Ironically, eliminating carbohydrates altogether (basically, any food with a detectable glycemic index) didn’t help. Eating massive salads with copious amounts of olive oil, balsamic vinegar and meat would often trigger an attack before I had finished eating (it can take up to an hour to chew through the largest salads!). Some level of carbohydrates (preferably the long chain, starchy kind) seemed to be necessary. So a purely Paleo approach didn’t work either, much to my disappointment.

I continued to struggle through this, failing to find the “perfect” diet, while the frequency of attacks increased from one every week or so in early 2011 to one or more per day in early 2014.


Emergency

Everything changed on July 14, 2014.

I was attending the plenary or opening session or ESRI’s ArcGIS User’s Conference at the Convention Center in San Diego. In the room with me were over 15,000 other conference attendees, all staring at the same nine massive, high-definition screens. I love technology, software, cartography and visual data analysis, so this conference was of great interest to me.

ESRI President, Jack Dangermond, addressing the crowd of 15,000 conference attendees

ESRI President, Jack Dangermond, addressing the crowd of 15,000 conference attendees

At 11:30 a.m., 30 minutes before the plenary session would end, I texted my wife – who had joined me in San Diego for a much-needed vacation after the conference ended – and we agreed to meet at a downtown restaurant for lunch. About 15 minutes later, I felt another “attack” coming on. I shrugged it off because I wasn’t in a conversation and it would go unnoticed by my neighbors. Suddenly, I felt my head jerk up and to one side, then the other. Then I blacked out.

I woke up an hour later in the ER.

As I came to my senses, I remember dreaming of being tied down by uniformed men to a bed, unable to move, with a terrible pain in my back. I fought and pleaded with them to let me go, but can’t remember what I said. It was one of those nightmares I couldn’t wake up from soon enough. But when I finally did awake, I realized this dream had been real. Those men in uniforms were paramedics, not evil policemen, and the bed I was (still) tied to was an ambulance stretcher. The back pain was still there. Then I realized that I had missed the lunch date with my wife, and that she had no idea where I was or what had happened to me.

I managed to convince the nurses that I was conscious, and they untied my wrists so I could turn over and get some relief from the back pain. They handed back my phone and I called my wife. She arrived a few minutes later in taxi, concerned but composed, and I can’t remember ever being happier to see her. We hugged and I cried, grateful that she was there and I didn’t have to face this alone. My sister (who lived in San Diego) arrived a few hours later, and soon after I was discharged.

I haven’t returned to the ER since, and have no plans to…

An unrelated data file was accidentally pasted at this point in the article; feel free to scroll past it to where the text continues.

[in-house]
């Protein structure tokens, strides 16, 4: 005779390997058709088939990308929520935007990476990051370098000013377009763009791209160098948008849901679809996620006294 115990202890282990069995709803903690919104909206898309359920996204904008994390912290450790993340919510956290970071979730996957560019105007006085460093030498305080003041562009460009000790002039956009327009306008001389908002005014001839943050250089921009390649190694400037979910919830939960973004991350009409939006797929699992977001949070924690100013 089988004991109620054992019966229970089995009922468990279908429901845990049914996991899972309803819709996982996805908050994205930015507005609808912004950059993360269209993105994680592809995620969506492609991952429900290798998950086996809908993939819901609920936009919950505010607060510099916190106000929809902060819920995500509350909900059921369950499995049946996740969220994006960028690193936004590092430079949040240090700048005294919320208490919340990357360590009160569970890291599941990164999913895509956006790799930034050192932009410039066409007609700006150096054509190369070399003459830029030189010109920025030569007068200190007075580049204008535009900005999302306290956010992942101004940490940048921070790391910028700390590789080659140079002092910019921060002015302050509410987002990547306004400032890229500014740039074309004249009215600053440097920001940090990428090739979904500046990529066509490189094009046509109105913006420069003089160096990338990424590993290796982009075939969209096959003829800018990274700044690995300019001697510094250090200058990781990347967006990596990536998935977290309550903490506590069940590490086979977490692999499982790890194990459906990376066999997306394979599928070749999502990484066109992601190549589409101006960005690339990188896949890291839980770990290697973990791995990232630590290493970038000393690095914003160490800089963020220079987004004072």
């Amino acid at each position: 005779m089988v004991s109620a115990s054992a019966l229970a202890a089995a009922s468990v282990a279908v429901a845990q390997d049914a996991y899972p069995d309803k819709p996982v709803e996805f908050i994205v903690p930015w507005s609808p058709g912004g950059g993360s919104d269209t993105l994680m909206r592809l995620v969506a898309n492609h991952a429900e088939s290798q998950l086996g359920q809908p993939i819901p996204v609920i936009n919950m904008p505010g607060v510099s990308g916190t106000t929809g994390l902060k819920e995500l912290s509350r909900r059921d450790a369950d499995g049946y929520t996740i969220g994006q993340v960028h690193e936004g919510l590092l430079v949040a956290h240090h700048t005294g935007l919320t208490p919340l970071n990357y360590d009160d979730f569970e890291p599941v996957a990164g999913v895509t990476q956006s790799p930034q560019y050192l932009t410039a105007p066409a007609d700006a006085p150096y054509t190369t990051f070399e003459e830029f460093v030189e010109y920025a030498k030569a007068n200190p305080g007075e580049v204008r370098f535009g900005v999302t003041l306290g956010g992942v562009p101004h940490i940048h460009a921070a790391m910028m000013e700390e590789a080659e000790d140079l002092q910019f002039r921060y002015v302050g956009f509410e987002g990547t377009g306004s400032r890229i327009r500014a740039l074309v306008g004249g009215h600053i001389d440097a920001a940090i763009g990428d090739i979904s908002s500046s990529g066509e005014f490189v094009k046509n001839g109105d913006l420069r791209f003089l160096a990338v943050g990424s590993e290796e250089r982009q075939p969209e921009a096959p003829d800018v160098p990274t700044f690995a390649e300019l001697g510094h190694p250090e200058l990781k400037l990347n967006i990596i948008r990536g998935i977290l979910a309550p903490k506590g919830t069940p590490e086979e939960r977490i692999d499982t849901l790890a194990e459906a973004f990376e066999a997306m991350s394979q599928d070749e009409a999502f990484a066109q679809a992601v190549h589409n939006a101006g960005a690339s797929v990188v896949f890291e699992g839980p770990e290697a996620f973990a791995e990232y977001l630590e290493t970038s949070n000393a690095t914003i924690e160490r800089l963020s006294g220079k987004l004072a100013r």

Insight

Losing control of my mind and body like this was extraordinarily uncomfortable. I am not referring to the almost crippling back pain and muscle aches that followed my seizure, although for a few days I hobbled around feeling like my body had aged 50 years. I am referring, instead, to the realization that I couldn’t consciously control everything my body did from one moment to the next, and that at any time I could put myself or others in serious physical danger without warning. Extrapolating further, that meant that I could no longer predict with any degree of confidence how or when my life would end, or the degree of physical and mental health in which my remaining days would be spent.

Of course, these are not new insights. Nor were they new to me. A few minutes of introspection are enough to show that this is true of all human experience. But it is easy to lose sight of this in the rush of day-to-day living: raising my family, working full time, obtaining an engineering degree, pursuing my passions/hobbies, and tending a vegetable garden. However important or fulfilling each of those goals might be in isolation, I realized that I had been performing them largely on autopilot, rushing from one activity to the next without pausing to be truly present.

My seizure changed all that. It assigned much greater urgency to the present moment, because that is all I will ever have. However impressive my checklist of accomplishments might look someday, it would mean nothing if I wasn’t happy now. And there is only so much I can cram into my schedule before other, more important items – moments spent with my wife and children, communing with nature, meditating, or loving and serving others – begin to be displaced.

These concepts which had been mostly theoretical – everyone knows they could die tomorrow, but almost no one expects to – now became much more visceral. My (unfounded) sense of certainty and predictability was gone, replaced by a newfound humility in the face of the unknown. This rekindled my interest in secular Buddhist philosophy and mindfulness meditation – not as ways to escape from my current situation, but to accept it with equanimity. (I am still working on that last part…)


Diagnosis

A CT scan and MRI taken while in the ER (and another MRI taken in September) showed the problem to be related to three 7-12 mm cavernomas (essentially, dilated blood vessels) in my brain. Two of these (pictured below) are located in the right hemisphere. I still am not sure which cavernoma causes the seizures, but to my untrained eye these seem like the primary suspects. Their proximity to the amygdala (<2 cm) could explain the sudden depression. There is no tumor, and cavernomas do not spread to other parts of the body.